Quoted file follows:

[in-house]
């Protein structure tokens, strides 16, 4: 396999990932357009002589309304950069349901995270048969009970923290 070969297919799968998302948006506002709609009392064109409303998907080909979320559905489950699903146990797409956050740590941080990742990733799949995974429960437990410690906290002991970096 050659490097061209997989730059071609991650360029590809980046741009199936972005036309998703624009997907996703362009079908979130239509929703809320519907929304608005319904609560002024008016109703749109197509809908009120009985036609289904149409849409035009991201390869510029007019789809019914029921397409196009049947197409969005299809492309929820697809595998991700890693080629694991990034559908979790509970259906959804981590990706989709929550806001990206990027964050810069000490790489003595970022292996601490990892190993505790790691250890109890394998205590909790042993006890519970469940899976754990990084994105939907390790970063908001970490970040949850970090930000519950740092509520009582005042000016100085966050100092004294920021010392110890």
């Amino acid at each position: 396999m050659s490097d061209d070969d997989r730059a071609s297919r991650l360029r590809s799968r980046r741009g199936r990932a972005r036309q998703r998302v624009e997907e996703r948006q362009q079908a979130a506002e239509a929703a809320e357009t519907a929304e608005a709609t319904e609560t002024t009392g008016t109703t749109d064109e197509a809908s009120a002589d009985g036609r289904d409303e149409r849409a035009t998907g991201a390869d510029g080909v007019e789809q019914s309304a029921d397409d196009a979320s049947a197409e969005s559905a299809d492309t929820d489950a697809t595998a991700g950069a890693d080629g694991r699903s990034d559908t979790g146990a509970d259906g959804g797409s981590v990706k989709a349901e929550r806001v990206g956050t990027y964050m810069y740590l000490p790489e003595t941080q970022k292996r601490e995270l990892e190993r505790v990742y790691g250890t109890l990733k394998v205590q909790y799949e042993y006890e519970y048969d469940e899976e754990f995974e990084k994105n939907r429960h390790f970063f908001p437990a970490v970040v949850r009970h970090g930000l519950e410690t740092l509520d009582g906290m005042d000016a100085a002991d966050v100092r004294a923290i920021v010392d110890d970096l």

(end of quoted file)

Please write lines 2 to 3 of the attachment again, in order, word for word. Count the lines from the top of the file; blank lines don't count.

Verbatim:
């Protein structure tokens, strides 16, 4: 396999990932357009002589309304950069349901995270048969009970923290 070969297919799968998302948006506002709609009392064109409303998907080909979320559905489950699903146990797409956050740590941080990742990733799949995974429960437990410690906290002991970096 050659490097061209997989730059071609991650360029590809980046741009199936972005036309998703624009997907996703362009079908979130239509929703809320519907929304608005319904609560002024008016109703749109197509809908009120009985036609289904149409849409035009991201390869510029007019789809019914029921397409196009049947197409969005299809492309929820697809595998991700890693080629694991990034559908979790509970259906959804981590990706989709929550806001990206990027964050810069000490790489003595970022292996601490990892190993505790790691250890109890394998205590909790042993006890519970469940899976754990990084994105939907390790970063908001970490970040949850970090930000519950740092509520009582005042000016100085966050100092004294920021010392110890």
């Amino acid at each position: 396999m050659s490097d061209d070969d997989r730059a071609s297919r991650l360029r590809s799968r980046r741009g199936r990932a972005r036309q998703r998302v624009e997907e996703r948006q362009q079908a979130a506002e239509a929703a809320e357009t519907a929304e608005a709609t319904e609560t002024t009392g008016t109703t749109d064109e197509a809908s009120a002589d009985g036609r289904d409303e149409r849409a035009t998907g991201a390869d510029g080909v007019e789809q019914s309304a029921d397409d196009a979320s049947a197409e969005s559905a299809d492309t929820d489950a697809t595998a991700g950069a890693d080629g694991r699903s990034d559908t979790g146990a509970d259906g959804g797409s981590v990706k989709a349901e929550r806001v990206g956050t990027y964050m810069y740590l000490p790489e003595t941080q970022k292996r601490e995270l990892e190993r505790v990742y790691g250890t109890l990733k394998v205590q909790y799949e042993y006890e519970y048969d469940e899976e754990f995974e990084k994105n939907r429960h390790f970063f908001p437990a970490v970040v949850r009970h970090g930000l519950e410690t740092l509520d009582g906290m005042d000016a100085a002991d966050v100092r004294a923290i920021v010392d110890d970096l």